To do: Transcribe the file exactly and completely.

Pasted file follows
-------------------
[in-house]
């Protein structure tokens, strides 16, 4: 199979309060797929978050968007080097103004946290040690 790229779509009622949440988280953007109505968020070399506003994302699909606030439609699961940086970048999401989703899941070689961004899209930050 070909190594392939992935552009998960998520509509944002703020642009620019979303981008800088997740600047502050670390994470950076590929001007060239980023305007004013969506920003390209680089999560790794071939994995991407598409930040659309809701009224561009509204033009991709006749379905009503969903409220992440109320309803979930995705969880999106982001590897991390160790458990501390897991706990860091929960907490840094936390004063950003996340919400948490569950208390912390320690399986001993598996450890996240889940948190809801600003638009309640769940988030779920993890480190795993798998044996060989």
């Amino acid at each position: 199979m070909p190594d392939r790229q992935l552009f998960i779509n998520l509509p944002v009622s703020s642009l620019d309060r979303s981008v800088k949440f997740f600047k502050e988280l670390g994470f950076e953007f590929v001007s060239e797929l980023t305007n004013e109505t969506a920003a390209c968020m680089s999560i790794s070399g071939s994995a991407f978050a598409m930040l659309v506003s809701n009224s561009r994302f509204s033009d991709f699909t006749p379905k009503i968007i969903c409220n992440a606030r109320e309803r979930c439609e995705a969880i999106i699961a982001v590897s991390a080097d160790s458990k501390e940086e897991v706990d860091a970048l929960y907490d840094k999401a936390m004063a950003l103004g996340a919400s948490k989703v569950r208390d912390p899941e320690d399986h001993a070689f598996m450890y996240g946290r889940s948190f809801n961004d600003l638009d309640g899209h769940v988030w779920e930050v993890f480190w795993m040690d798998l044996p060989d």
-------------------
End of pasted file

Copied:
[in-house]
């Protein structure tokens, strides 16, 4: 199979309060797929978050968007080097103004946290040690 790229779509009622949440988280953007109505968020070399506003994302699909606030439609699961940086970048999401989703899941070689961004899209930050 070909190594392939992935552009998960998520509509944002703020642009620019979303981008800088997740600047502050670390994470950076590929001007060239980023305007004013969506920003390209680089999560790794071939994995991407598409930040659309809701009224561009509204033009991709006749379905009503969903409220992440109320309803979930995705969880999106982001590897991390160790458990501390897991706990860091929960907490840094936390004063950003996340919400948490569950208390912390320690399986001993598996450890996240889940948190809801600003638009309640769940988030779920993890480190795993798998044996060989």
């Amino acid at each position: 199979m070909p190594d392939r790229q992935l552009f998960i779509n998520l509509p944002v009622s703020s642009l620019d309060r979303s981008v800088k949440f997740f600047k502050e988280l670390g994470f950076e953007f590929v001007s060239e797929l980023t305007n004013e109505t969506a920003a390209c968020m680089s999560i790794s070399g071939s994995a991407f978050a598409m930040l659309v506003s809701n009224s561009r994302f509204s033009d991709f699909t006749p379905k009503i968007i969903c409220n992440a606030r109320e309803r979930c439609e995705a969880i999106i699961a982001v590897s991390a080097d160790s458990k501390e940086e897991v706990d860091a970048l929960y907490d840094k999401a936390m004063a950003l103004g996340a919400s948490k989703v569950r208390d912390p899941e320690d399986h001993a070689f598996m450890y996240g946290r889940s948190f809801n961004d600003l638009d309640g899209h769940v988030w779920e930050v993890f480190w795993m040690d798998l044996p060989d």